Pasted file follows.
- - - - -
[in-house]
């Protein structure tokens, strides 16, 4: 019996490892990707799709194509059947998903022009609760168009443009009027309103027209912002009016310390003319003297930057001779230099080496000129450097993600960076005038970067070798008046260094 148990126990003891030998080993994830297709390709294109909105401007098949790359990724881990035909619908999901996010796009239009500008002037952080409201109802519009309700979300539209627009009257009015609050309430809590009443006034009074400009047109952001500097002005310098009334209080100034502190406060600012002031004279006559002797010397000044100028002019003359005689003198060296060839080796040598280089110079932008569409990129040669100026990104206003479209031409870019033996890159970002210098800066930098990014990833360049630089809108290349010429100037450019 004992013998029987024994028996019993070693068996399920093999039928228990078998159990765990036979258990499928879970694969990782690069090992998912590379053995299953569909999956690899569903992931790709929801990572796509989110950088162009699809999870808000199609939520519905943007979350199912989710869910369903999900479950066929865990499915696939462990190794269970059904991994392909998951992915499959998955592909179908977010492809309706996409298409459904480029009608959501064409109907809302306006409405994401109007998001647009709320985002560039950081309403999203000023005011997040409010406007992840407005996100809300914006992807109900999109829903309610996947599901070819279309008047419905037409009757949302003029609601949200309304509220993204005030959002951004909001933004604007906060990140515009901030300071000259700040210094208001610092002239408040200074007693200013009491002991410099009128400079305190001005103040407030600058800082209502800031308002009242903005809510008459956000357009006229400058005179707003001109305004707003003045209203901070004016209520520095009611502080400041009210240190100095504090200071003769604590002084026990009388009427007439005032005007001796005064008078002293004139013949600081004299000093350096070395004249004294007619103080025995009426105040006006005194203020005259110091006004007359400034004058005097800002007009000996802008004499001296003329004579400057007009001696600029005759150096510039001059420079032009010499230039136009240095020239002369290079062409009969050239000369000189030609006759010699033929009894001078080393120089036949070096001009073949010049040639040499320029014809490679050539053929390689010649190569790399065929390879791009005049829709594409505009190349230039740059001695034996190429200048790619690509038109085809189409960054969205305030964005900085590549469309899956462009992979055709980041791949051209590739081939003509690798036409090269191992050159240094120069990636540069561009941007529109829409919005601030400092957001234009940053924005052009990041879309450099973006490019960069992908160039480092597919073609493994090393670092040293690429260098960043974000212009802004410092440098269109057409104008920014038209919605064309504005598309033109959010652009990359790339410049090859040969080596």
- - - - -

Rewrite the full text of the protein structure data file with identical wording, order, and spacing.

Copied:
[in-house]
């Protein structure tokens, strides 16, 4: 019996490892990707799709194509059947998903022009609760168009443009009027309103027209912002009016310390003319003297930057001779230099080496000129450097993600960076005038970067070798008046260094 148990126990003891030998080993994830297709390709294109909105401007098949790359990724881990035909619908999901996010796009239009500008002037952080409201109802519009309700979300539209627009009257009015609050309430809590009443006034009074400009047109952001500097002005310098009334209080100034502190406060600012002031004279006559002797010397000044100028002019003359005689003198060296060839080796040598280089110079932008569409990129040669100026990104206003479209031409870019033996890159970002210098800066930098990014990833360049630089809108290349010429100037450019 004992013998029987024994028996019993070693068996399920093999039928228990078998159990765990036979258990499928879970694969990782690069090992998912590379053995299953569909999956690899569903992931790709929801990572796509989110950088162009699809999870808000199609939520519905943007979350199912989710869910369903999900479950066929865990499915696939462990190794269970059904991994392909998951992915499959998955592909179908977010492809309706996409298409459904480029009608959501064409109907809302306006409405994401109007998001647009709320985002560039950081309403999203000023005011997040409010406007992840407005996100809300914006992807109900999109829903309610996947599901070819279309008047419905037409009757949302003029609601949200309304509220993204005030959002951004909001933004604007906060990140515009901030300071000259700040210094208001610092002239408040200074007693200013009491002991410099009128400079305190001005103040407030600058800082209502800031308002009242903005809510008459956000357009006229400058005179707003001109305004707003003045209203901070004016209520520095009611502080400041009210240190100095504090200071003769604590002084026990009388009427007439005032005007001796005064008078002293004139013949600081004299000093350096070395004249004294007619103080025995009426105040006006005194203020005259110091006004007359400034004058005097800002007009000996802008004499001296003329004579400057007009001696600029005759150096510039001059420079032009010499230039136009240095020239002369290079062409009969050239000369000189030609006759010699033929009894001078080393120089036949070096001009073949010049040639040499320029014809490679050539053929390689010649190569790399065929390879791009005049829709594409505009190349230039740059001695034996190429200048790619690509038109085809189409960054969205305030964005900085590549469309899956462009992979055709980041791949051209590739081939003509690798036409090269191992050159240094120069990636540069561009941007529109829409919005601030400092957001234009940053924005052009990041879309450099973006490019960069992908160039480092597919073609493994090393670092040293690429260098960043974000212009802004410092440098269109057409104008920014038209919605064309504005598309033109959010652009990359790339410049090859040969080596």